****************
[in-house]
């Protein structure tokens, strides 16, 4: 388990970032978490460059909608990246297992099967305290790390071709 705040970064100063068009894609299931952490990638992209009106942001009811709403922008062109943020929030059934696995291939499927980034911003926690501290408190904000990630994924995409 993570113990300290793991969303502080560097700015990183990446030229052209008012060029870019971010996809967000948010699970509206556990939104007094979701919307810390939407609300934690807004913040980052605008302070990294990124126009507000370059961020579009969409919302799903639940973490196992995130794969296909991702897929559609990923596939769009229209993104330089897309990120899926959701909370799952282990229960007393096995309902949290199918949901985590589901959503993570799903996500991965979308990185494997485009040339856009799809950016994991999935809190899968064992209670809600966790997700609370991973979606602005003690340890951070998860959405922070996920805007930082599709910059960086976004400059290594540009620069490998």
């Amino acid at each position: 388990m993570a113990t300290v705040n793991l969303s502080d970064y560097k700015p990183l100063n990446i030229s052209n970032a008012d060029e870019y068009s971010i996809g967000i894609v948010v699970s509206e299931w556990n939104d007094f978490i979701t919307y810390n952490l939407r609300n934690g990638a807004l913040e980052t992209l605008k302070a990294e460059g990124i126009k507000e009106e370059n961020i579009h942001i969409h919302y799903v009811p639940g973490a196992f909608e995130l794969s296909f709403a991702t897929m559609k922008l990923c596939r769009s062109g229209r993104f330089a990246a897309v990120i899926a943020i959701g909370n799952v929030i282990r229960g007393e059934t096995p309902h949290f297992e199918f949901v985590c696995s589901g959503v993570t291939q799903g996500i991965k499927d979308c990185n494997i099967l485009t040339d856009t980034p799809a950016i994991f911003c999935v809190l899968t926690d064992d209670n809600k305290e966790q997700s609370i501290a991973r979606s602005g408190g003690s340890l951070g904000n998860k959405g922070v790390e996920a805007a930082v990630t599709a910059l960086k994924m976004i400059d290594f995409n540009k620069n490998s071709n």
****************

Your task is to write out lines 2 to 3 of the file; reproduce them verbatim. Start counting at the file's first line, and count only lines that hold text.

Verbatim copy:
């Protein structure tokens, strides 16, 4: 388990970032978490460059909608990246297992099967305290790390071709 705040970064100063068009894609299931952490990638992209009106942001009811709403922008062109943020929030059934696995291939499927980034911003926690501290408190904000990630994924995409 993570113990300290793991969303502080560097700015990183990446030229052209008012060029870019971010996809967000948010699970509206556990939104007094979701919307810390939407609300934690807004913040980052605008302070990294990124126009507000370059961020579009969409919302799903639940973490196992995130794969296909991702897929559609990923596939769009229209993104330089897309990120899926959701909370799952282990229960007393096995309902949290199918949901985590589901959503993570799903996500991965979308990185494997485009040339856009799809950016994991999935809190899968064992209670809600966790997700609370991973979606602005003690340890951070998860959405922070996920805007930082599709910059960086976004400059290594540009620069490998």
């Amino acid at each position: 388990m993570a113990t300290v705040n793991l969303s502080d970064y560097k700015p990183l100063n990446i030229s052209n970032a008012d060029e870019y068009s971010i996809g967000i894609v948010v699970s509206e299931w556990n939104d007094f978490i979701t919307y810390n952490l939407r609300n934690g990638a807004l913040e980052t992209l605008k302070a990294e460059g990124i126009k507000e009106e370059n961020i579009h942001i969409h919302y799903v009811p639940g973490a196992f909608e995130l794969s296909f709403a991702t897929m559609k922008l990923c596939r769009s062109g229209r993104f330089a990246a897309v990120i899926a943020i959701g909370n799952v929030i282990r229960g007393e059934t096995p309902h949290f297992e199918f949901v985590c696995s589901g959503v993570t291939q799903g996500i991965k499927d979308c990185n494997i099967l485009t040339d856009t980034p799809a950016i994991f911003c999935v809190l899968t926690d064992d209670n809600k305290e966790q997700s609370i501290a991973r979606s602005g408190g003690s340890l951070g904000n998860k959405g922070v790390e996920a805007a930082v990630t599709a910059l960086k994924m976004i400059d290594f995409n540009k620069n490998s071709n």